Understanding Mortgage Points

When you’re buying a house, there seems to be an endless number of decisions you need to make. One thing you may be hearing about for the first time are mortgage points. Touted as a way to lower your mortgage rate, should you buy them, what are mortgage points and can they save you money? It all depends. For some people, mortgage points can be a worthwhile investment, while for others, they are better left out of the contract.

Compare Mortgage Rates

Compare top mortgage lenders in your area and find the right fit for you.

In this article

    What are mortgage points?

    Mortgage points are a way for you to pay an upfront fee when closing on a house to lower your mortgage rate for the life of the loan. Generally, a mortgage point costs 1.00% of the total mortgage and lowers your fixed-interest rate for the life of the loan by 0.25%. While lenders are not required to offer the opportunity to purchase mortgage points, most allow you to purchase up to three or four points.

    Here’s what this would look like on a $200,000 fixed-rate loan with a 4.00% interest rate if you were interested in purchasing two points. To calculate your mortgage points cost, figure out what 1.00% of your loan is. In this case, it would be $2,000. Since you are buying two points, the total cost upfront would be $4,000. In return for this, your rate would be lowered from 4.00% to 3.50%. By paying your mortgage lender $4,000 upfront, you’re able to lower your interest rate for the life of the loan.

    How do mortgage points cut your interest rate?

    By their very nature, mortgage points are an arrangement to lower your interest rate for the life of the loan. For a percentage cost of your total loan, you can bring down your rate by 0.25% per purchased mortgage point. Once you purchase your points from the lender, the savings are automatically applied. You are required to pay the full cost of the mortgage points upfront, though.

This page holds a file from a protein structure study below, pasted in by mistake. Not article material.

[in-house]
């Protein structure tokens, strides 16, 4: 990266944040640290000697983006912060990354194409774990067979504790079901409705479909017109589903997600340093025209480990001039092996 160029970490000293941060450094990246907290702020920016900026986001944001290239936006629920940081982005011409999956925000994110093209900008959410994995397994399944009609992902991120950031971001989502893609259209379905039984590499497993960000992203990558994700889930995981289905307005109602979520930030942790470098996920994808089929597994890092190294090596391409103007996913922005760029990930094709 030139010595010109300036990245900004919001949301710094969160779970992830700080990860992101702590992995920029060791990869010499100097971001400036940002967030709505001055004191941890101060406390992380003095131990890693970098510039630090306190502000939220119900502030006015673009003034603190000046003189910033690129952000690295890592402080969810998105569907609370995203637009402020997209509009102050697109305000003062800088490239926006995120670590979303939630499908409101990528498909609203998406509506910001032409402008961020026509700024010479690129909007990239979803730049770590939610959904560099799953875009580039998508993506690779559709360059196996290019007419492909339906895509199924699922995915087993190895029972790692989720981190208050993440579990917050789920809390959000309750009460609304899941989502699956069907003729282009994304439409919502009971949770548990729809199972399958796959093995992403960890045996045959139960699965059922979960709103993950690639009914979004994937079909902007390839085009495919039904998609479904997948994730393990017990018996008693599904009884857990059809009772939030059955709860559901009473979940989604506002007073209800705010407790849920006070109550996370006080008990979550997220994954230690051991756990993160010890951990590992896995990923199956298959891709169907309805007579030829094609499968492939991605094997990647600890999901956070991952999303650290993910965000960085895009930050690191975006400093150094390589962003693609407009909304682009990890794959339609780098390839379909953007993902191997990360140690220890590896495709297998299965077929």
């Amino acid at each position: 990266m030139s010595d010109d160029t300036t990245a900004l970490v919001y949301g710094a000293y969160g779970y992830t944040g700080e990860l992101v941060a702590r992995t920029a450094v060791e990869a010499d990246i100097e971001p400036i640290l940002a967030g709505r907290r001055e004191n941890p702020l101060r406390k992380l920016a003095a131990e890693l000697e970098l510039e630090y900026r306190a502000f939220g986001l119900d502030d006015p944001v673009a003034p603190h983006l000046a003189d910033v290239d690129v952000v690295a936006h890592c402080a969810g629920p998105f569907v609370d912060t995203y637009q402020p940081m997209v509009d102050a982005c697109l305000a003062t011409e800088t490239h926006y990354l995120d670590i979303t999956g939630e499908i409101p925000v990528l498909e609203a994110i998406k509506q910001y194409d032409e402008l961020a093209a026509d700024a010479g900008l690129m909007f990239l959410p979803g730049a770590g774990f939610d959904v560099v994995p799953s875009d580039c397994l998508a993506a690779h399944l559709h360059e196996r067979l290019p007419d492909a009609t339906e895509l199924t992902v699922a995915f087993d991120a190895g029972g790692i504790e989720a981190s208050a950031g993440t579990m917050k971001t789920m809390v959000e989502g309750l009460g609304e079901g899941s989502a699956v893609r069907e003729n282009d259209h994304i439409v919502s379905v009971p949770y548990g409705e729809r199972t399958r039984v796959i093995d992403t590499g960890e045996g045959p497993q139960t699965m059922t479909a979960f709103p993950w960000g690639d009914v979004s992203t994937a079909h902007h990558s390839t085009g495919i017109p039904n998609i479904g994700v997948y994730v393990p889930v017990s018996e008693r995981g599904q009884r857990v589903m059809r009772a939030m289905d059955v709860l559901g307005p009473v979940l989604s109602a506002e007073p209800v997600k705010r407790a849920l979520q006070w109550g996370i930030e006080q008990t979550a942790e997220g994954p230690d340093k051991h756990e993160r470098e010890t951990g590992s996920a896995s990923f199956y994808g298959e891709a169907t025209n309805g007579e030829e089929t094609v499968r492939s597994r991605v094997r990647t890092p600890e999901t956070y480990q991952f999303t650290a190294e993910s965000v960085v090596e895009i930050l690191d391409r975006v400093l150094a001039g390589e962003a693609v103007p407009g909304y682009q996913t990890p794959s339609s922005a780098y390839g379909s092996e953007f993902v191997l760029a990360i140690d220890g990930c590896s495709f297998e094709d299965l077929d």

The interest rate savings are realized slowly over the life of your loan with each payment. For example, the monthly payment on the previous example loan without the points at 4.00% would be $955 per month. When you purchase the two points and bring the rate down to 3.50%, your monthly payment goes down to $898.

    What’s the point of mortgage points?

    The point of purchasing mortgage points is to lower the interest rate on your mortgage loan. While this sounds appealing, the benefit and savings are not always realized in all situations.

    • Savings for people who stay in their home longer: You don’t save the full cost of the mortgage points right away. The savings are spread out over each payment for the life of the loan. There is a break-even point where you will have saved equal to the cost of the mortgage points. If you stay in your home longer than that point, you start to realize the savings. If you sell before that, though, you will be losing out on the deal.